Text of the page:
Its experimental and effective work also chimed with a golden age of scientific Enlightenment, with the fundamental text of the pharmacopoeia of Tuscany and the founding in 1657, with the Accademia del Cimento, the first European scientific societies. An appetite for art, for beauty and sensuality, added to an increasingly female client base with demands for more ‘ephemeral’ rather than purely medicinal products, extended the monk’s art of perfume-making still further.

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As the eighteenth century dawned, the Santa Maria Novella business crossed many international borders, stretching into Russia, the Indies and China. Back on home territory however, in 1866, after the unification of Italy, the government confiscated the church’s assets and enacted subversive legislation that suppressed the convents. Though becoming a state owned enterprise, company management transferred to Cesare Augusto Stefani, nephew of the Officina’s last monastic director. He eventually bought the company, and four generations of his family have managed the Officina ever since.

The pharmacy products are no longer made in the monastery, though are still manufactured a stone’s throw away from the sacred site. Outside, the old medicinal herb garden today acts as a garden of contemplation. Modern technology may be used instead, but the original recipes remain the same, and there is still no animal testing. Today, the Officina’s general manager and co-owner, Eugenio Alphandery, insists on combining the ‘lessons of the past with the needs of the present.’ In terms of his business, he explains his respect for both tradition and innovation, adding, ‘Raw materials of the highest quality are still used and the apothecary father’s artisanal procedures are still followed.’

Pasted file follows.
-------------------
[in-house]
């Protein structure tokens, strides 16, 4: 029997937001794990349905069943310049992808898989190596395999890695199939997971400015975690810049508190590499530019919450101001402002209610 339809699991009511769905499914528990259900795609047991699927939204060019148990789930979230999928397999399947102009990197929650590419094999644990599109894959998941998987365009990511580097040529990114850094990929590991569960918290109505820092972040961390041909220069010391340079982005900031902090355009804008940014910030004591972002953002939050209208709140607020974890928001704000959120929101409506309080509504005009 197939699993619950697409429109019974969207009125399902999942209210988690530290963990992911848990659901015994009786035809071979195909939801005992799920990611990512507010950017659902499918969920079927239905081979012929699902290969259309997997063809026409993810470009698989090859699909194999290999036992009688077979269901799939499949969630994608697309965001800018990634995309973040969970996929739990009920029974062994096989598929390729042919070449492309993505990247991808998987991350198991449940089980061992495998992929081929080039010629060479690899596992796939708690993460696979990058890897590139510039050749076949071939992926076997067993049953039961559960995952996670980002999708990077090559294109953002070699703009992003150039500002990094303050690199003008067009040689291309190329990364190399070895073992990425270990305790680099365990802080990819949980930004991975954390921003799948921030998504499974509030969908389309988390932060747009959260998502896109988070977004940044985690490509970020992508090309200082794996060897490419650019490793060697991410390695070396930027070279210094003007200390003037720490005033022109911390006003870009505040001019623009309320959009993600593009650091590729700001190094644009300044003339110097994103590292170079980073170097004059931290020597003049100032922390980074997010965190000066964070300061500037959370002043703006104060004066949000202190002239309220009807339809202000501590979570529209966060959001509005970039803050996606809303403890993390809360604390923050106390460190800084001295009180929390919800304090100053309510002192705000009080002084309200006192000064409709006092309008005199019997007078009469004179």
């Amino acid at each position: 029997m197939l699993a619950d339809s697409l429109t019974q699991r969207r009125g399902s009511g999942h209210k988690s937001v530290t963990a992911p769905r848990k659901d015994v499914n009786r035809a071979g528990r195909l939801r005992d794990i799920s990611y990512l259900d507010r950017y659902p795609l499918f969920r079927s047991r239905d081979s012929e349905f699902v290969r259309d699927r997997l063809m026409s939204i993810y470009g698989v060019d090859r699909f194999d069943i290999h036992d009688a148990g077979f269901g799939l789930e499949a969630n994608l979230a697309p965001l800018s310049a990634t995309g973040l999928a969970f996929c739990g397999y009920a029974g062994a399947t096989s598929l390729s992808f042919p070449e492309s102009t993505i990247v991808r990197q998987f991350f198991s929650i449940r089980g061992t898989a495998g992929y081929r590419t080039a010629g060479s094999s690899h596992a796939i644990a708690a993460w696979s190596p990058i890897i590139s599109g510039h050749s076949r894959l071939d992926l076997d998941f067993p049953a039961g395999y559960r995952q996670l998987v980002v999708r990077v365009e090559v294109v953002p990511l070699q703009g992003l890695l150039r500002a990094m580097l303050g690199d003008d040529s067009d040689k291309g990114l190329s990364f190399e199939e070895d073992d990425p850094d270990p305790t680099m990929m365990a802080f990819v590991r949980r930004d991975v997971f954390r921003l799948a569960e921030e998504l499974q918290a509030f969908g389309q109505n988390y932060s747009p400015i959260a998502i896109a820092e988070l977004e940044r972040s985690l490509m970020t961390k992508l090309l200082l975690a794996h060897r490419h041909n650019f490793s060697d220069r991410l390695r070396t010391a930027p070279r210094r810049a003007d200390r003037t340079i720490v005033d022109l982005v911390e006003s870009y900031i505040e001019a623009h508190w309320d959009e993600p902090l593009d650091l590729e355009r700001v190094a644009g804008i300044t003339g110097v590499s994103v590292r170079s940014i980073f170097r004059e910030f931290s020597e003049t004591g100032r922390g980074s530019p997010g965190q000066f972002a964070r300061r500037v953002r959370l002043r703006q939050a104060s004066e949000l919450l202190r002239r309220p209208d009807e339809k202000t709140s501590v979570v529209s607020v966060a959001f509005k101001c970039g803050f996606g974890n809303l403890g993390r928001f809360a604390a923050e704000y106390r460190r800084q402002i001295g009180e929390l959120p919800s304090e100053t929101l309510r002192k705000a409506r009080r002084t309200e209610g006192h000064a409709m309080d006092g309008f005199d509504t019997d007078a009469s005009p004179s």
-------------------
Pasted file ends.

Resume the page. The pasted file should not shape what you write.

He has a favourite comparison for this melding of the past with the present: ‘Given my passion for both antique and modern cars, I could compare this company to a convertible from the 1930s, with hand hammered body-work crafted by an artisan and a powerful, modern motor, perfect brakes and suspension; all exalting the car’s beauty and the pleasure of driving it.’

In these times of overwhelming consumer choice and the frenzy of technology, trend forecasters predict the take-up of heritage goods as a wish to return to gentler times, together with a more holistic way of life. Perhaps it’s especially pertinent at this crossroads point in the calendar; between the old year ending and the usual ‘New year, new you!’ resolutions beginning. The dispensing of perfect tonics and elixirs to combat that post-Christmas indulgence is an evergreen theme!

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Intriguingly, different places have different product tastes. Stateside, the pharmacy customers prefer Carta D’Armenia burning papers, Latte Virginale and Vellutria face soap, along with a penchant for an ancient Tuscan recipe for pot-pourri. Meanwhile, Santa Maria Novella water – a Renaissance remedy for hysteria and digestion, made from Costmary or balsamite – has held long appeal to the Chinese. The Japanese love the mint pastilles, while Idralia lotion has cult status in South Korea. Latest skincare range, Actus Salubris - Latin for ‘time of life, favourable to health’ - might be the next multi-cultural good buy. The perfumes are perennial favourites of the English and French, where the story really started.

Those first healing herbalists, the Dominican friars, would probably never have imagined that their carefully created concoctions would be still in demand from Florence to the far corners of the globe. From the original fan of the brand Catherine de’ Medici, through to clients such as Princess Caroline of Monaco, actress Catherine Zeta Jones and US politico Hillary Clinton, as 2013 sets in, it seems for the Santa Maria Novella pharmacy, at least, it’s rather a case of ‘in with the old, out with the new’…